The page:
Why not use FOIL?
- In Algebra 1 why is FOIL not taught for factoring polynomials? My son couldn't understand all the arrows going every which way, but his sister who is in college Algebra 2 showed him FOIL.
I know it isn't in the text, but do you use it when you teach?
Or, is there some reason it shouldn't be used?
- FOIL (which stands for First, Outer, Inner, Last) is a memory trick
that is limited to multiplying two binomials:
(a + b)(c + d) = ac + ad + bc + bd.
There is nothing wrong with reciting "first, outer, inner, last", as
far as it goes, but it does not extend to larger problems. For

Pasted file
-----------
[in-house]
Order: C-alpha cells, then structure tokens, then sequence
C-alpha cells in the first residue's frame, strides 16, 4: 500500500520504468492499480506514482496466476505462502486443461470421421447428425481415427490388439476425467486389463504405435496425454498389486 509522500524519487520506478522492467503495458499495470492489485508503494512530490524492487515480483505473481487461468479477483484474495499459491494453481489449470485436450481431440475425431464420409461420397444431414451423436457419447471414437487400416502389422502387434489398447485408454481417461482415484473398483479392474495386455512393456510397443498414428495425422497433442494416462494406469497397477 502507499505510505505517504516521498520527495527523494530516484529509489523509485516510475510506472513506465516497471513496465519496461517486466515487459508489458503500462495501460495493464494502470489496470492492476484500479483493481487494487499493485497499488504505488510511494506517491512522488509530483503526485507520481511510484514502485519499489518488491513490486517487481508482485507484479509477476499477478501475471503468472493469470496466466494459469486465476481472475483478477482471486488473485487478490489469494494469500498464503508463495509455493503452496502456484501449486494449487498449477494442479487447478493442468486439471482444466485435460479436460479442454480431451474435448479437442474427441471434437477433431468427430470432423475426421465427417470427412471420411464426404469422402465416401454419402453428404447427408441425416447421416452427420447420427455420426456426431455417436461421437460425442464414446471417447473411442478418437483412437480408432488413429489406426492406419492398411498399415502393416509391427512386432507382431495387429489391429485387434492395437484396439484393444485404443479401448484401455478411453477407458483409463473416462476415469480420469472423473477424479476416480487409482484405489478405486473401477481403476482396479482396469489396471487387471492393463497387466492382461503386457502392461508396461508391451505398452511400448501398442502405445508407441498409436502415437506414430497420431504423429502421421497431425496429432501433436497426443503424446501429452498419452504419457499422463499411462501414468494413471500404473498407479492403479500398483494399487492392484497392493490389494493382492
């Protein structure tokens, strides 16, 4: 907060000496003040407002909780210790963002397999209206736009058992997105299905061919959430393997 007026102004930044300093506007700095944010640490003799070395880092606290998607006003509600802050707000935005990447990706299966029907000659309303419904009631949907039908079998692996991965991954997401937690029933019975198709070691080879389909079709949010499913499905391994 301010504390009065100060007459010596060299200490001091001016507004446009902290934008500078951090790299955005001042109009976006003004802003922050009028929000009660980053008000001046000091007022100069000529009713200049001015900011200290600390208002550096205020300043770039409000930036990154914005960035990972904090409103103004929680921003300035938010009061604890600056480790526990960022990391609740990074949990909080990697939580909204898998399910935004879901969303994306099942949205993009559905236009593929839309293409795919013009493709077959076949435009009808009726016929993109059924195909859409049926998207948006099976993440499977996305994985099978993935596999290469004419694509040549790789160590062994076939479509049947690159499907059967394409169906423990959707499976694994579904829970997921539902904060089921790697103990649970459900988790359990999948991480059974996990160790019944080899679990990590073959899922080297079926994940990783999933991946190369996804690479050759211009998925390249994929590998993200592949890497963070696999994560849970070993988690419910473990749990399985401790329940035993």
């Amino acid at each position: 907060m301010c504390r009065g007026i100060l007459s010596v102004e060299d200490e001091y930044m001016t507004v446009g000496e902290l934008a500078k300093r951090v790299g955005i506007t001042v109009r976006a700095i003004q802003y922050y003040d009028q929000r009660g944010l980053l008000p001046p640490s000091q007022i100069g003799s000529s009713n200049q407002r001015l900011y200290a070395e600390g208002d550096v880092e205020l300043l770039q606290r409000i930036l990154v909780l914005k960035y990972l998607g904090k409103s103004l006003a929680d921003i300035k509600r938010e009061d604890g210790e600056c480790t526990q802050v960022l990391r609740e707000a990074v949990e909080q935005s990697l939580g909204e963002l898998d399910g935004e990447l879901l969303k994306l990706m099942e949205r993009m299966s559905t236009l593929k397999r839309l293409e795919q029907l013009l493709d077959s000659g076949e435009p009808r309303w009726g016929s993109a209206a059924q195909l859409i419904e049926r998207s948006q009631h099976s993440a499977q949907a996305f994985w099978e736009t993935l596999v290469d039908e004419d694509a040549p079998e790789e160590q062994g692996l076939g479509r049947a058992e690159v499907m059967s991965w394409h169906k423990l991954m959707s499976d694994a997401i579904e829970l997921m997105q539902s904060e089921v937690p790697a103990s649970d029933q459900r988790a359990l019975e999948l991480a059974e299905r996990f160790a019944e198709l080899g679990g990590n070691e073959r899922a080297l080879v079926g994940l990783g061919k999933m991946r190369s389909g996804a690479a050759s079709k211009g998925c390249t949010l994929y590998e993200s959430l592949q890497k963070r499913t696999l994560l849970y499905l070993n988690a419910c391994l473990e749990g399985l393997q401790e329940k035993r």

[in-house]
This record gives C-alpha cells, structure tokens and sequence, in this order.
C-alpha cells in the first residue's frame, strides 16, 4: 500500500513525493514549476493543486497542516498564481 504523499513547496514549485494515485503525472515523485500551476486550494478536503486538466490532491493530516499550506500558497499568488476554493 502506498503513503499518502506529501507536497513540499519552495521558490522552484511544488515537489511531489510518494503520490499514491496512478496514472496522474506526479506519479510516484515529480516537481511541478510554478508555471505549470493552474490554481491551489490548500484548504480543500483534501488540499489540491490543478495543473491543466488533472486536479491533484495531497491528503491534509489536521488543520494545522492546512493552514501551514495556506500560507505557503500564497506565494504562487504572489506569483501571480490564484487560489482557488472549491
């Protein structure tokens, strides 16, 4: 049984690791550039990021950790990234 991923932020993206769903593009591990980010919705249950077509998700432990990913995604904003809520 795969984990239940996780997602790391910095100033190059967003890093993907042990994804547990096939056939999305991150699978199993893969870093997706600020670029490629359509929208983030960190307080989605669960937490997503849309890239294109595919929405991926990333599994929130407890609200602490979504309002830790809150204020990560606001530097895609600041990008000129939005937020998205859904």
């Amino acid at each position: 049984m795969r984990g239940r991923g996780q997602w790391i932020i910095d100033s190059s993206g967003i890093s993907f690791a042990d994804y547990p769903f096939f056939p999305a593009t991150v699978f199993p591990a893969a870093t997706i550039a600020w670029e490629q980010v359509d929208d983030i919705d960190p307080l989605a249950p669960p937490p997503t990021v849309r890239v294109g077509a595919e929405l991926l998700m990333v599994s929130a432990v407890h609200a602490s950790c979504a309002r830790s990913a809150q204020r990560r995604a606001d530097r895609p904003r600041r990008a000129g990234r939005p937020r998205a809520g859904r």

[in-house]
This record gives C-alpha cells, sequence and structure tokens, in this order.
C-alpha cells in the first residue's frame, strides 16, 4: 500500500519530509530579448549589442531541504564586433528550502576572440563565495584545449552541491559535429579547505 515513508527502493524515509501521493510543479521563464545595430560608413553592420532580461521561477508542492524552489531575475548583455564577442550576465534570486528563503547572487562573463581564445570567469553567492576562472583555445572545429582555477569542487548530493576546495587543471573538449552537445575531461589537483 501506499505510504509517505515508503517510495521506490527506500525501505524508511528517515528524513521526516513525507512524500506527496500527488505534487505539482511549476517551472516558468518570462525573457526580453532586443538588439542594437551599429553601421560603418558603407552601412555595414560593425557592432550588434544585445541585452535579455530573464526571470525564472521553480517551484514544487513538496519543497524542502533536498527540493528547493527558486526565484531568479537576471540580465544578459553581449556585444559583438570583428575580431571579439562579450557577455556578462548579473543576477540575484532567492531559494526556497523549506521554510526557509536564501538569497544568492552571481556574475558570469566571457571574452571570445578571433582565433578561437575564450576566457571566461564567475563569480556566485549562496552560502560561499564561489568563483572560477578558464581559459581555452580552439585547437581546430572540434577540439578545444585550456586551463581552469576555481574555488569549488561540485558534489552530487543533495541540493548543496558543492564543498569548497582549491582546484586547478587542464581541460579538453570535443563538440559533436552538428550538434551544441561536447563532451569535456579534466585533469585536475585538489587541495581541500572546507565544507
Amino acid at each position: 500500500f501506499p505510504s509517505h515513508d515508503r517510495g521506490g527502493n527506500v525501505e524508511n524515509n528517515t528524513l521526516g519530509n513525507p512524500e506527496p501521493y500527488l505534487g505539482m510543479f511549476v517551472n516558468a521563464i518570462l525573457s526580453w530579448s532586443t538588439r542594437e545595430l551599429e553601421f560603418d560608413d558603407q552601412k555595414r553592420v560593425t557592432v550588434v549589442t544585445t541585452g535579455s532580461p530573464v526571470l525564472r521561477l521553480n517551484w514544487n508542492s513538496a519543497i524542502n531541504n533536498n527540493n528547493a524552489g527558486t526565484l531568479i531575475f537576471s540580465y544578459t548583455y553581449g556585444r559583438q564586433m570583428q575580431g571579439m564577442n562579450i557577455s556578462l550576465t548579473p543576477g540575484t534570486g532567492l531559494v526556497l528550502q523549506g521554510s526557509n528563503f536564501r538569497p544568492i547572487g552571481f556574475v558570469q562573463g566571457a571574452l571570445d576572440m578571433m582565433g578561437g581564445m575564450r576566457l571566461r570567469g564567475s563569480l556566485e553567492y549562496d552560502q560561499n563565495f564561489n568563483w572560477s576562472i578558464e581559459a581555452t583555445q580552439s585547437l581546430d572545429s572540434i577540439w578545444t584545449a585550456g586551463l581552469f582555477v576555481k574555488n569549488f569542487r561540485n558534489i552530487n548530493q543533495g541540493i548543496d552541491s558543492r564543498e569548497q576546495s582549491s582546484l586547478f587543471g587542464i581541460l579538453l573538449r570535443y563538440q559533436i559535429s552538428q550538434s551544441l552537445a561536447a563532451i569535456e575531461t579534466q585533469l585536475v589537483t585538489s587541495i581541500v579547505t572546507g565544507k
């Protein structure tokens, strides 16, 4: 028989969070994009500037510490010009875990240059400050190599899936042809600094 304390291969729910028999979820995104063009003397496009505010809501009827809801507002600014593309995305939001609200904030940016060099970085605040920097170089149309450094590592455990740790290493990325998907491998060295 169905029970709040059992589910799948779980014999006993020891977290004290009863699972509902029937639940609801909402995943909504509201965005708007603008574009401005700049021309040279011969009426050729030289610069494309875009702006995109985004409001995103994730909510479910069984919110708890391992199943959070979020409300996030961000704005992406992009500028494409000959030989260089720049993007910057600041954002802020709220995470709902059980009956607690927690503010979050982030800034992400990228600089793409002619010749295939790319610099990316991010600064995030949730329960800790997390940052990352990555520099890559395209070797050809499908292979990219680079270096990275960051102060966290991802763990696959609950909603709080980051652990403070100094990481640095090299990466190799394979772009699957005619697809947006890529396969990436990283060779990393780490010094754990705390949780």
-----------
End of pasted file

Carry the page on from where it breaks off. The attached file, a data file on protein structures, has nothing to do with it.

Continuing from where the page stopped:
(a + b)(c + d + e) = ___.
If you rely on FOIL as a memory trick you're stuck. If, however, you
remember that each term in the first group gets multiplied by each
term in the second group, this is just about as easy as before:
(a + b)(c + d + e) = ac + ad + ae + bc + bd + be.
Just put your left finger on "a" and cycle through the three terms on
the right. Then put your left finger on "b" and cycle through them
again. Now try this:
(a + b + c)(d + e + f) = ___.
Follow the same principle.
I tell my students about the FOIL method, because some already know
it, but I then show them the general pattern (an extension of the
distributive law), which I recommend as better in the long run.